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The Great NBA Shootout

The death of Wilt Chamberlain on October 12 brought back memories of the man they called "the Big Dipper" and also of one of the great shootouts in NBA history. It happened 38 years ago today, on December 8, 1961.

The Philadelphia Warriors matched up against the Los Angeles Lakers. It was, most of all, a match up of superstars - Wilt Chamberlain of Philadelphia 76ers versus Elgin Baylor and Jerry West of the Los Angeles Lakers. It was also another hometown showcase game in the pros for the Philadelphia Overbrook High School product who had led his team to a 56-3 record in three seasons.

At half time, Philly fans were in nirvana: their big guy, the seven-foot-one, 275-pound "Wilt the Stilt" had poured in 28 points. Elgin Baylor had tallied 16.

The game moved along through a high-scoring second half with Baylor and Chamberlain filling it up. Regulation ended in a tie. Wilt had 53 points; Elgin had 47.

But the night was still young - there was plenty of basketball left ahead. In fact, the teams went through three overtimes before the final score was posted: Philadelphia 151 Los Angeles 147.

Along the way, there were a few records that went by the boards. Baylor scored 63 points. But Chamberlain poured in 78, breaking what had been Baylorís record of 73. Wilt took 62 shots and made 31 field goals - both National Basketball Association records. It truly was The Great NBA Shootout!

Hereís an interesting and special post-script to that game and time: Chamberlain moved on to the Lakers later on in his career and was a teammate of both Baylor and West. Both had vivid memories of what it was like to play with and against him.

Baylor: "I remember one game; we played against Chicago when he had just joined us at the tail-end of my career. And this particular game, for six minutes, they never got a shot that hit the rim or the basket. Wilt just went out and contested every shot, jump shots and everything. I never saw anything like it."

West: "When you played against him, particularly during the height of his career when he was scoring and rebounding, it was really remarkable. He never wanted to come out of a game. He played all 48 minutes. And if the coach would take him out, he didn't like that very much. It was a testament to him being a great competitor along with the fact that here was a very proud guy that could do that. "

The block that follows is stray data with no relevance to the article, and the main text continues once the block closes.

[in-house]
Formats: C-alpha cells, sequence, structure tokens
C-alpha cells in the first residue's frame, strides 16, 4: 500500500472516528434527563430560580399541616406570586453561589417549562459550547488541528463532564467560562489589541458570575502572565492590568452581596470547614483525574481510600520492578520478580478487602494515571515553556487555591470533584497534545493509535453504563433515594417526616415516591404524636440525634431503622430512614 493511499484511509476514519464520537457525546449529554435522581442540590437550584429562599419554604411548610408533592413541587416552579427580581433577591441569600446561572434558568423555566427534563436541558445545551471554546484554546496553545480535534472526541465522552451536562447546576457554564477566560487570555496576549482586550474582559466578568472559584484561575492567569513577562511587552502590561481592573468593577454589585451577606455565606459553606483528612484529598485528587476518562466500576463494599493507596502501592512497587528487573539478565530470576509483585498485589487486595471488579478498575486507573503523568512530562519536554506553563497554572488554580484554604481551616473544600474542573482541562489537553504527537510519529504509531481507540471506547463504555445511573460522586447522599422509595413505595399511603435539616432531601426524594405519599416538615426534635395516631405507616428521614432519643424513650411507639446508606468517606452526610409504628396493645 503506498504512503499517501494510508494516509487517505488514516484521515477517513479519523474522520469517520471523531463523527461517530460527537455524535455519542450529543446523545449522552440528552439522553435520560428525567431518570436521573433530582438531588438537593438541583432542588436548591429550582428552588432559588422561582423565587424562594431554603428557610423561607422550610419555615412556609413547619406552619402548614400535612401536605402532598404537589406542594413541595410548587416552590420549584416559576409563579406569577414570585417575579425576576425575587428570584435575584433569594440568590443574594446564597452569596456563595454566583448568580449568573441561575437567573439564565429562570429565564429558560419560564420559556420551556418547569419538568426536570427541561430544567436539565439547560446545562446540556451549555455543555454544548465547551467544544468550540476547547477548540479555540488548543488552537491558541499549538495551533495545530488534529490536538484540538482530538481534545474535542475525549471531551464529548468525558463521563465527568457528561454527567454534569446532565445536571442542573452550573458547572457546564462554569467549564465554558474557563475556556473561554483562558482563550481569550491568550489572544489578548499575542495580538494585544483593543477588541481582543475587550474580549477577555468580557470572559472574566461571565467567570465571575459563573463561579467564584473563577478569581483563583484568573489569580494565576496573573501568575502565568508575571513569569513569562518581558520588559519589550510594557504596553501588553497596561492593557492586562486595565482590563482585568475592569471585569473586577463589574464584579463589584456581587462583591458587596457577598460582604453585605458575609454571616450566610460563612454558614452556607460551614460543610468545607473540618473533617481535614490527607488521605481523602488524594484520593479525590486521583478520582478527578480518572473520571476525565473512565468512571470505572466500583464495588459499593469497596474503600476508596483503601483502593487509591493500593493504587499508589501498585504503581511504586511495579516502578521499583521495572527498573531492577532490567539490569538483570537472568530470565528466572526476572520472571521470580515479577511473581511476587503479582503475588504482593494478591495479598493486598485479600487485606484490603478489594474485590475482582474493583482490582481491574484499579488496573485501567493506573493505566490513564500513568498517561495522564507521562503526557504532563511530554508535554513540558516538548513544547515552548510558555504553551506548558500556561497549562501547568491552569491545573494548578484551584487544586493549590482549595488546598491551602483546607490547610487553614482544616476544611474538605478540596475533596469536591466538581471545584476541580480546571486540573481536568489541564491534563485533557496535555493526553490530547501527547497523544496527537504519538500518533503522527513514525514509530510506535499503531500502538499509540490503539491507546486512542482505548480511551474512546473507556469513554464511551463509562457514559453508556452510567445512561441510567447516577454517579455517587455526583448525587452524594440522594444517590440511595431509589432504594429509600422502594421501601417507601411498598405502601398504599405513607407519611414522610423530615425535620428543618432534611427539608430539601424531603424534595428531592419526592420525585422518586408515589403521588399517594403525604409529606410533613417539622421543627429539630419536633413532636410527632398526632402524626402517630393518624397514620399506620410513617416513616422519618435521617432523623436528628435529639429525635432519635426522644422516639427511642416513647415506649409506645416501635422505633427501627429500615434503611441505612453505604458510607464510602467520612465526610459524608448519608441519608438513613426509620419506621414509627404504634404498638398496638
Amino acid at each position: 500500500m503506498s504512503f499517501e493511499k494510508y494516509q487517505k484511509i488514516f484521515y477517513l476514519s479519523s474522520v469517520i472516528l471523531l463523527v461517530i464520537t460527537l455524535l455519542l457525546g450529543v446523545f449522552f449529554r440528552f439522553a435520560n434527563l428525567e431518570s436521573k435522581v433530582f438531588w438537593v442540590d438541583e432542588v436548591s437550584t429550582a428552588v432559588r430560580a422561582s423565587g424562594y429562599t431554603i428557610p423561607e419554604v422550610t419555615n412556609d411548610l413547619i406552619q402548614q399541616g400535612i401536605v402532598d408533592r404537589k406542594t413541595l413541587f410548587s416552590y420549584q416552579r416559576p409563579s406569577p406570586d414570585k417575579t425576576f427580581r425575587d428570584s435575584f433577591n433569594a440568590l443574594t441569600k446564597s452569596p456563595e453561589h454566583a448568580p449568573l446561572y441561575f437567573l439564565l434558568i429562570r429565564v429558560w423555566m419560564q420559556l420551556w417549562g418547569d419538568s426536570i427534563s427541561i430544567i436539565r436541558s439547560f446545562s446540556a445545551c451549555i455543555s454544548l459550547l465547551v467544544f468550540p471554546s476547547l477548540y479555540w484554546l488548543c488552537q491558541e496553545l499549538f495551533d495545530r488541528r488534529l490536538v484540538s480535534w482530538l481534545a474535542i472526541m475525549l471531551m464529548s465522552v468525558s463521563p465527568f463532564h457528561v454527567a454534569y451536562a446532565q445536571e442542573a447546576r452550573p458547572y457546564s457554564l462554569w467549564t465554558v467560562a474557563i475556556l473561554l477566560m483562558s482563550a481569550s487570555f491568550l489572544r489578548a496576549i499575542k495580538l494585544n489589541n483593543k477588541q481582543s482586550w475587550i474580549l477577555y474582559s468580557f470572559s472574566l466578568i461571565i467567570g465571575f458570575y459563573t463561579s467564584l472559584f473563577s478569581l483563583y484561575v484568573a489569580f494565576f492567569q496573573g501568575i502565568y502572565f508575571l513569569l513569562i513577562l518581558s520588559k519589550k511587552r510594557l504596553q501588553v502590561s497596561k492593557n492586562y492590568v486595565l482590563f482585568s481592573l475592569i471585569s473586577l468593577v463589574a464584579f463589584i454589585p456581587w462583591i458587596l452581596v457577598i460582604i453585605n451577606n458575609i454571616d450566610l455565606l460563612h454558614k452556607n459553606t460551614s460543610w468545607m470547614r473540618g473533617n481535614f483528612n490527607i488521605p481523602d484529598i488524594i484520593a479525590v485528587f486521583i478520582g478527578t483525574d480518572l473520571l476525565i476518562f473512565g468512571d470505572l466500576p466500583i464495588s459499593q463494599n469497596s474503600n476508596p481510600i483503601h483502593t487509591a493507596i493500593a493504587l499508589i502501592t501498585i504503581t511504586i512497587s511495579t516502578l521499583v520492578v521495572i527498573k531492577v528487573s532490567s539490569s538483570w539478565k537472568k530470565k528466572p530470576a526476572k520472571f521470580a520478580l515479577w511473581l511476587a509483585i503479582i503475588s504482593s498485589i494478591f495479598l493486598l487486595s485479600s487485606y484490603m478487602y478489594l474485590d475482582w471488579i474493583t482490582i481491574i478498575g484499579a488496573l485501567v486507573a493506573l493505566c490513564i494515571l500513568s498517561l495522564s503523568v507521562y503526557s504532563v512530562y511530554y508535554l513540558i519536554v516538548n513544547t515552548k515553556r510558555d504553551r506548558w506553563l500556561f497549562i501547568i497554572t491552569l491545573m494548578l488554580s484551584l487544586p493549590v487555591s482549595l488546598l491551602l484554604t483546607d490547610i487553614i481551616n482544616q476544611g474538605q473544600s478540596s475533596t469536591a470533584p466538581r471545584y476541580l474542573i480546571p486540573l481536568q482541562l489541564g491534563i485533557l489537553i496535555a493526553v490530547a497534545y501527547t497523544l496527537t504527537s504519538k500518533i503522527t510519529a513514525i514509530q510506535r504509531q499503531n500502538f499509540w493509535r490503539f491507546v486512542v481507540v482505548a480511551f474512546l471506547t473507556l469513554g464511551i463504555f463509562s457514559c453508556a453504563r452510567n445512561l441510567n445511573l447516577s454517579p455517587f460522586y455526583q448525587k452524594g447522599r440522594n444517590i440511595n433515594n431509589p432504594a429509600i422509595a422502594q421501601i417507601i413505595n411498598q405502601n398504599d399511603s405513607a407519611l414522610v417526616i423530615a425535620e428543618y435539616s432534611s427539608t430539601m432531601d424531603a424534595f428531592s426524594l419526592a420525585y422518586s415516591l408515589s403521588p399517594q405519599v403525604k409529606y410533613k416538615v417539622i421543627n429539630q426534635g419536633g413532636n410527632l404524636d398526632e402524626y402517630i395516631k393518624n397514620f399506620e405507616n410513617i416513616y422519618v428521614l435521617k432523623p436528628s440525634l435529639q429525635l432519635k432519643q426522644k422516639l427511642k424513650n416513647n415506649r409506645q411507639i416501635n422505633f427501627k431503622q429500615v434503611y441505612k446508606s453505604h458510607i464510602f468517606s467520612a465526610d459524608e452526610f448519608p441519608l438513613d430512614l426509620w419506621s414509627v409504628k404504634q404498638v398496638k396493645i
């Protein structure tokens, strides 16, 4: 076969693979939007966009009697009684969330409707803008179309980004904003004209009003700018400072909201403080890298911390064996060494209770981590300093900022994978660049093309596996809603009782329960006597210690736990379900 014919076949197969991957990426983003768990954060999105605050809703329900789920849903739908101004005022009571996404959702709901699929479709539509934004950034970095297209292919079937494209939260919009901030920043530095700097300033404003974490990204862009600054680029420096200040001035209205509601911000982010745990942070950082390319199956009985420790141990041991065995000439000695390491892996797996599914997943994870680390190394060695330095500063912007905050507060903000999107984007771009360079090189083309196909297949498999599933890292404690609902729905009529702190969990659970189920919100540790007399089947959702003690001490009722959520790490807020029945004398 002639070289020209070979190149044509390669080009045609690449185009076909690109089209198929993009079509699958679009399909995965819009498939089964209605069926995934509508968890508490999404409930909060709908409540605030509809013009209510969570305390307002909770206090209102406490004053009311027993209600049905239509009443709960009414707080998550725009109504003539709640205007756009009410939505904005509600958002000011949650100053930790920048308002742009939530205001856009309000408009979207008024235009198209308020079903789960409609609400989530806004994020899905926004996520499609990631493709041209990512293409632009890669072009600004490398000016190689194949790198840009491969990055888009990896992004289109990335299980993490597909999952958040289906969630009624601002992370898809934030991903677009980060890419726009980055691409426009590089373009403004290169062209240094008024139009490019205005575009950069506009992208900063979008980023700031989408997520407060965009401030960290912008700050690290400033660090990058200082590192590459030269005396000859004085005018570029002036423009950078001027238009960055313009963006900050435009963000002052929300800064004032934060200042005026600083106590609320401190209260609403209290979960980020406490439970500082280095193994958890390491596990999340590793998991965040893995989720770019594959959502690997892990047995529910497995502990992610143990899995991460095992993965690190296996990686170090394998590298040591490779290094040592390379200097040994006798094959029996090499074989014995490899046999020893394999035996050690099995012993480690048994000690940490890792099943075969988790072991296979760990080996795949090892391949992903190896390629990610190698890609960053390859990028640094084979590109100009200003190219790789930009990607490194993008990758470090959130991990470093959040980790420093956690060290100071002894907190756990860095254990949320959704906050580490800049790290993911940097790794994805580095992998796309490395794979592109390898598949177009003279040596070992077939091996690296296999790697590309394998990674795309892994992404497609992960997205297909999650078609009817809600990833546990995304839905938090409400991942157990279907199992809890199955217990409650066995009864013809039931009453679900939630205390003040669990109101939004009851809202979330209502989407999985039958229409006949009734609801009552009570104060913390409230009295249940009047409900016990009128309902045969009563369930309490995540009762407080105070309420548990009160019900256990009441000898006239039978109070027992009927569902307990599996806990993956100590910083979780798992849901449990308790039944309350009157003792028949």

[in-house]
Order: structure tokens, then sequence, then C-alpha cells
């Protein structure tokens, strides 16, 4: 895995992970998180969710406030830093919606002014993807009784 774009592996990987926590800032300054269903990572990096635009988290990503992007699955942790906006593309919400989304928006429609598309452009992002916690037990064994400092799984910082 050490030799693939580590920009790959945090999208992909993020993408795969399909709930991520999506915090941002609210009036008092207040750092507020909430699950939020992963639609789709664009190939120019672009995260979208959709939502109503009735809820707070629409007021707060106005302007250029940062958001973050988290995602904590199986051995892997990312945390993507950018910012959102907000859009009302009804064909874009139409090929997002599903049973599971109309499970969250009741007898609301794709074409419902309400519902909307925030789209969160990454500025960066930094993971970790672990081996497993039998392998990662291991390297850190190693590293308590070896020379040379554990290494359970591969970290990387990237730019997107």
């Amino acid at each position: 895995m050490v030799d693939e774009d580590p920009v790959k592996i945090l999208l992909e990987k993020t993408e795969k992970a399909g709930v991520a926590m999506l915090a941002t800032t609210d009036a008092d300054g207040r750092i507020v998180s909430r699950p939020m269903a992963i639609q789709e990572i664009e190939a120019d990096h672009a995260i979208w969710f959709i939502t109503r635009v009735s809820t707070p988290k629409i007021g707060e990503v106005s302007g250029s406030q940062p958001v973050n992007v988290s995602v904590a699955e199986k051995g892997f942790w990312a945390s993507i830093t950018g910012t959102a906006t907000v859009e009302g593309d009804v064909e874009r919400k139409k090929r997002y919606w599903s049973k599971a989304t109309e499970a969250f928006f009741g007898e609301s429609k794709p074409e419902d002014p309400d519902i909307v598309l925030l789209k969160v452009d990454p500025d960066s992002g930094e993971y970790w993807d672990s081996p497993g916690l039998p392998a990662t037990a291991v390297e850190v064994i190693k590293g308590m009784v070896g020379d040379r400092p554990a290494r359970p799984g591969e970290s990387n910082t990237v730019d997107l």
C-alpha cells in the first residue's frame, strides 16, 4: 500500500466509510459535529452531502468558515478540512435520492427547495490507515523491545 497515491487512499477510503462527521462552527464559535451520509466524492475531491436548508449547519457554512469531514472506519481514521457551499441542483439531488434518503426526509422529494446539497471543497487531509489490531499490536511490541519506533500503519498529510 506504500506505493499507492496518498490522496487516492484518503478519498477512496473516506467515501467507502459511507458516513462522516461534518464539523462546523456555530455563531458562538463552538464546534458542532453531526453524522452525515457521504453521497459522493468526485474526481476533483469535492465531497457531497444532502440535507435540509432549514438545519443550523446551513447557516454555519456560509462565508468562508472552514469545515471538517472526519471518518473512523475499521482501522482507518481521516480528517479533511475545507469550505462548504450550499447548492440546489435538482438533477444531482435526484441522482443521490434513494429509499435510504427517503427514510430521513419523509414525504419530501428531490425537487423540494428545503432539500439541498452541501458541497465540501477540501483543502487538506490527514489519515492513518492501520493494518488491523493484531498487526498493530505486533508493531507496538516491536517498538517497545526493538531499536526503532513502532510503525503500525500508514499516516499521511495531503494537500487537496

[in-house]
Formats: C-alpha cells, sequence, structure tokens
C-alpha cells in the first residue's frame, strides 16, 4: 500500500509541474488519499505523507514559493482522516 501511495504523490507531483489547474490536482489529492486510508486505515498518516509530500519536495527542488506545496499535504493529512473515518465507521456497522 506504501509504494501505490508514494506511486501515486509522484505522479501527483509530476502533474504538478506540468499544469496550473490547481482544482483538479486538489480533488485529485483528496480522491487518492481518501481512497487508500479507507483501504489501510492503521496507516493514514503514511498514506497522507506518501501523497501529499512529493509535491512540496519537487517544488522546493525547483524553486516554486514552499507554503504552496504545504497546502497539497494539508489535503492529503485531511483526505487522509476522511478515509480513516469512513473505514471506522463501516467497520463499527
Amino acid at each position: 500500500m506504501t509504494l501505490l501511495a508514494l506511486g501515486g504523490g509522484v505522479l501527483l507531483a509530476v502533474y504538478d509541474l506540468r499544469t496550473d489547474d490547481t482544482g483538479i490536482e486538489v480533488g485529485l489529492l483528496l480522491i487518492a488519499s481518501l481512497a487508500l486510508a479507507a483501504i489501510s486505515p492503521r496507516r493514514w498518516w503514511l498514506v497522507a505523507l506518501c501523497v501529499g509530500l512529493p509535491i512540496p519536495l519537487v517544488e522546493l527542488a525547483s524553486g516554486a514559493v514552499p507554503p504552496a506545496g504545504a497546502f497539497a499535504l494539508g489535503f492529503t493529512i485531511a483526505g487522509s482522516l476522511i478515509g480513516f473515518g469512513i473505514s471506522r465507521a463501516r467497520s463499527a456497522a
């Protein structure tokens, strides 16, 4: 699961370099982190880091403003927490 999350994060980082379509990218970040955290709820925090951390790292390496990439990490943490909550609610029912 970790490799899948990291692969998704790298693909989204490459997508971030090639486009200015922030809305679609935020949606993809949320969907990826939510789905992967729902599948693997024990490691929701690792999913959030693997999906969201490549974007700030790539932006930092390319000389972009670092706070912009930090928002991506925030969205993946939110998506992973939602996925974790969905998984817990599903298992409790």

But perhaps Oscar Robertson put it best when asked whether Chamberlain was the best ever. His response: "The books don't lie."

That they don't:

Number 13 was the only NBA player to score 4,000 points in a season. He set NBA single-game records for most points (100), most consecutive field goals (18) and most rebounds (55). In the 1961-62 season, he averaged 50.4 points per game.

One thing is certain. Chamberlain never backed away from a Shootout. He thrived on them!

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You can reach Harvey Frommer at:   

Email:  harvey.frommer@Dartmouth.EDU 

About the Author:

Harvey Frommer is in his  38th year of writing books. A noted oral historian and sports journalist, the author of 42 sports books including the classics: "New York City Baseball,1947-1957" and "Shoeless Joe and Ragtime Baseball," his acclaimed REMEMBERING YANKEE STADIUM was published in 2008 and his REMEMBERING FENWAY PARK: AN ORAL AND NARRATIVE HISTORY OF THE HOME OF RED SOX NATION was published to acclaim in 2011.  The prolific Frommer is at work on When It Was Just a Game, An Oral History on Super Bowel One. 

His work has appeared in the New York Times, Los Angeles Times, Washington Post, New York Daily News, Newsday, USA Today, Men's Heath, The Sporting News, among other publications.

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Harvey Frommer along with his wife, Myrna Katz  Frommer are the authors of five critically acclaimed oral/cultural histories, professors at Dartmouth  College, and travel writers who specialize in cultural history, food, wine, and Jewish history and heritage in the United States, Europe, and the Caribbean. 

This Article is Copyright © 1995 - 2014 by Harvey Frommer.  All rights reserved worldwide.

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